But others say it’s “Best Avoided” – you decide
And I’ll keep you guessing for a moment longer because otherwise it’ll spoil the fun …
The other day I took young Nell, my 6-year old, to Hereford Cathedral. True to form she was down the spooky crypt in an instant, “looking for bones”. Knowing it was a dead-end (so to speak), I allowed myself two minutes in a chapel and saw this, a stained glass window with amazing detail:
Now take a good look at the red and blue tunics on the two heralds. I know the photo’s not so good but don’t worry, this isn’t a test – just spend a few minutes pondering how they were done.
Yes, from the photo I know how it could be enamels but in fact it’s plating: acid-etched flashed red-on-white on the inside face nearest you, then acid-etched flashed blue-on-white behind.
See this photo which I took from an angle – you can see white glass right next to the blue: this is a second piece of glass, behind the first (the red and white one).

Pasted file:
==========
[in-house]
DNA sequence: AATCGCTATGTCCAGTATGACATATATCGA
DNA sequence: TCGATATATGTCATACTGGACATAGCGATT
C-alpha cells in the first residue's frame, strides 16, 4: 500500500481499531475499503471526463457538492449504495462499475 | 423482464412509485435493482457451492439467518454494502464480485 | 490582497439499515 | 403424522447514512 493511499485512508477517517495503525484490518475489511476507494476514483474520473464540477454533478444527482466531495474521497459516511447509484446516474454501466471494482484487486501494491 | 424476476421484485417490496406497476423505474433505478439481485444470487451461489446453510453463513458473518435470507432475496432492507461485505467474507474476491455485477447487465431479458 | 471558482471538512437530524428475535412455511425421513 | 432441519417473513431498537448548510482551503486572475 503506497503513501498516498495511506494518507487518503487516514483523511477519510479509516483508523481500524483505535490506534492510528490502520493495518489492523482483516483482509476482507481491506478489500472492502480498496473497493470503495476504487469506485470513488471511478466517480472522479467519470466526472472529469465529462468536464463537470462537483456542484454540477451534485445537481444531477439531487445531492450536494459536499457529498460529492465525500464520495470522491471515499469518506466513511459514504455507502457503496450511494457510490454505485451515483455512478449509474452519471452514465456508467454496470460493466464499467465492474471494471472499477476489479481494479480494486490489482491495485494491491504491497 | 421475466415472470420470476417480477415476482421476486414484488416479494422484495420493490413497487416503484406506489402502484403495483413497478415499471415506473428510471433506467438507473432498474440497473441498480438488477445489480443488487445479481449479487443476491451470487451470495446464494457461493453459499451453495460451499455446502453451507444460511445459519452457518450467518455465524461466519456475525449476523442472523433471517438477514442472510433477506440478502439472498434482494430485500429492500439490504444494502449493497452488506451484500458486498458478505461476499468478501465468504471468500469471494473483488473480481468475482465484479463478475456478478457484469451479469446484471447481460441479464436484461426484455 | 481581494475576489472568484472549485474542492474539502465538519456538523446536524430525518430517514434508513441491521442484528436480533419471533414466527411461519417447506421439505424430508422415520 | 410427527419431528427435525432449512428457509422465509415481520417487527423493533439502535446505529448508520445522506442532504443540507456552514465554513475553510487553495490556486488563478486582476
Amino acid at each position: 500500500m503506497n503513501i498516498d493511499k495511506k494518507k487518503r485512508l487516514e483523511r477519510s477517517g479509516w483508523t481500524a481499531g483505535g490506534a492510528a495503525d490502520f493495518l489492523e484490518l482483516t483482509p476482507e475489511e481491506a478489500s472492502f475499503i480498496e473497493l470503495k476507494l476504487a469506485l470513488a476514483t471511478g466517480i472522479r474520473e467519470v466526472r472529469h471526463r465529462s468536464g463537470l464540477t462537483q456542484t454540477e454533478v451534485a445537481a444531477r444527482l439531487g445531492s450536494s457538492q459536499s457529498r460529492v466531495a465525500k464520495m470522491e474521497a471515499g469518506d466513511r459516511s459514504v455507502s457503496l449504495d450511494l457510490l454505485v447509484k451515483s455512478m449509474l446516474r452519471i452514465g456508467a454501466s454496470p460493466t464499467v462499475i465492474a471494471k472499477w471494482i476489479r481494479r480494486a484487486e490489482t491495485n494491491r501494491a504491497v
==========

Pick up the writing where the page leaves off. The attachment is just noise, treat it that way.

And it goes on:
It’s humbling and inspiring to see such craftsmanship. Yet I also mention it because of a famous opinion we’ve talked about before. Here are the words of E. Liddall Armitage (a designer and glass painter of prodigious talent):
Some artists resort to plating and even tend to boast about it, but it is best avoided (Stained Glass, Leonard Hill Books Limited, London, 1960, p. 130).
Surely the point is, to use a technique not just skilfully but also in the right place.
Now I’m off to London to see the opera tonight (Friday) and spend a day in the Victoria & Albert Museum tomorrow (Saturday). I’m slightly dazed at the prospect.
All the same, please leave a comment and we’ll both join in again once studio life returns to normal on Monday.
Best,P.S. In case you missed it before, here’s a link to when we last talked about stained glass plating.
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